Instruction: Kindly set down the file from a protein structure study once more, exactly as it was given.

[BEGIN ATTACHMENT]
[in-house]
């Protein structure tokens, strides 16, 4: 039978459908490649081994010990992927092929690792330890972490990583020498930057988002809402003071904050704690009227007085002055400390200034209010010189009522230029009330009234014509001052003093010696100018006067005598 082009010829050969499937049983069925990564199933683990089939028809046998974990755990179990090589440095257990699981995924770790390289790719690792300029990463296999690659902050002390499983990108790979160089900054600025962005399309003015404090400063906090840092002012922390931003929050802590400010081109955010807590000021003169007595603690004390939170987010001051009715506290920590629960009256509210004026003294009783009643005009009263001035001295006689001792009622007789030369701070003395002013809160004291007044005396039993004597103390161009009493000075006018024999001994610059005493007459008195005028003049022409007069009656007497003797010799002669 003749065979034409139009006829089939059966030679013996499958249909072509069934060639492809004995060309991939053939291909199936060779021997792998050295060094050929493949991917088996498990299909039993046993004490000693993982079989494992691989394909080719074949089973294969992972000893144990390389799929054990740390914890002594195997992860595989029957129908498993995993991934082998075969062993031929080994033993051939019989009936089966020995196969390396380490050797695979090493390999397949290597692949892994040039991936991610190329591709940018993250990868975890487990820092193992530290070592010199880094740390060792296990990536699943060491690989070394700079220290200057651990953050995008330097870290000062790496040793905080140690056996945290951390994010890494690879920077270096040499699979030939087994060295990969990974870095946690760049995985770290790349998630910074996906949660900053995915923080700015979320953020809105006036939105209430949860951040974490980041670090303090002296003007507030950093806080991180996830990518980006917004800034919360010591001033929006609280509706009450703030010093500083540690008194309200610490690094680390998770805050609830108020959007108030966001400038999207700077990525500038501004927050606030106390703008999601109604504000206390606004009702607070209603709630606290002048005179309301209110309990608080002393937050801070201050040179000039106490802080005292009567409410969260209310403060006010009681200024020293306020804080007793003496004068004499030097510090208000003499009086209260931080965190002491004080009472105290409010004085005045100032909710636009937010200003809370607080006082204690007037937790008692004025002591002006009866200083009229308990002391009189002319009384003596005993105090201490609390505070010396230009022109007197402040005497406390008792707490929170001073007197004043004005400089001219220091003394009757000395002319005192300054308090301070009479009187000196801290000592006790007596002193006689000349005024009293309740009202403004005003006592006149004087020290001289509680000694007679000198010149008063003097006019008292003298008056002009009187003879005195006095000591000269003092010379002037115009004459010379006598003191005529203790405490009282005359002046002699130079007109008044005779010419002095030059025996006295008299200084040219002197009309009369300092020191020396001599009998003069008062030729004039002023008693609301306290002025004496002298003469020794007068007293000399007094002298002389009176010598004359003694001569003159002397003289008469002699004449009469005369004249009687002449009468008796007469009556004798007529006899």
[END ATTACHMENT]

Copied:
[in-house]
């Protein structure tokens, strides 16, 4: 039978459908490649081994010990992927092929690792330890972490990583020498930057988002809402003071904050704690009227007085002055400390200034209010010189009522230029009330009234014509001052003093010696100018006067005598 082009010829050969499937049983069925990564199933683990089939028809046998974990755990179990090589440095257990699981995924770790390289790719690792300029990463296999690659902050002390499983990108790979160089900054600025962005399309003015404090400063906090840092002012922390931003929050802590400010081109955010807590000021003169007595603690004390939170987010001051009715506290920590629960009256509210004026003294009783009643005009009263001035001295006689001792009622007789030369701070003395002013809160004291007044005396039993004597103390161009009493000075006018024999001994610059005493007459008195005028003049022409007069009656007497003797010799002669 003749065979034409139009006829089939059966030679013996499958249909072509069934060639492809004995060309991939053939291909199936060779021997792998050295060094050929493949991917088996498990299909039993046993004490000693993982079989494992691989394909080719074949089973294969992972000893144990390389799929054990740390914890002594195997992860595989029957129908498993995993991934082998075969062993031929080994033993051939019989009936089966020995196969390396380490050797695979090493390999397949290597692949892994040039991936991610190329591709940018993250990868975890487990820092193992530290070592010199880094740390060792296990990536699943060491690989070394700079220290200057651990953050995008330097870290000062790496040793905080140690056996945290951390994010890494690879920077270096040499699979030939087994060295990969990974870095946690760049995985770290790349998630910074996906949660900053995915923080700015979320953020809105006036939105209430949860951040974490980041670090303090002296003007507030950093806080991180996830990518980006917004800034919360010591001033929006609280509706009450703030010093500083540690008194309200610490690094680390998770805050609830108020959007108030966001400038999207700077990525500038501004927050606030106390703008999601109604504000206390606004009702607070209603709630606290002048005179309301209110309990608080002393937050801070201050040179000039106490802080005292009567409410969260209310403060006010009681200024020293306020804080007793003496004068004499030097510090208000003499009086209260931080965190002491004080009472105290409010004085005045100032909710636009937010200003809370607080006082204690007037937790008692004025002591002006009866200083009229308990002391009189002319009384003596005993105090201490609390505070010396230009022109007197402040005497406390008792707490929170001073007197004043004005400089001219220091003394009757000395002319005192300054308090301070009479009187000196801290000592006790007596002193006689000349005024009293309740009202403004005003006592006149004087020290001289509680000694007679000198010149008063003097006019008292003298008056002009009187003879005195006095000591000269003092010379002037115009004459010379006598003191005529203790405490009282005359002046002699130079007109008044005779010419002095030059025996006295008299200084040219002197009309009369300092020191020396001599009998003069008062030729004039002023008693609301306290002025004496002298003469020794007068007293000399007094002298002389009176010598004359003694001569003159002397003289008469002699004449009469005369004249009687002449009468008796007469009556004798007529006899």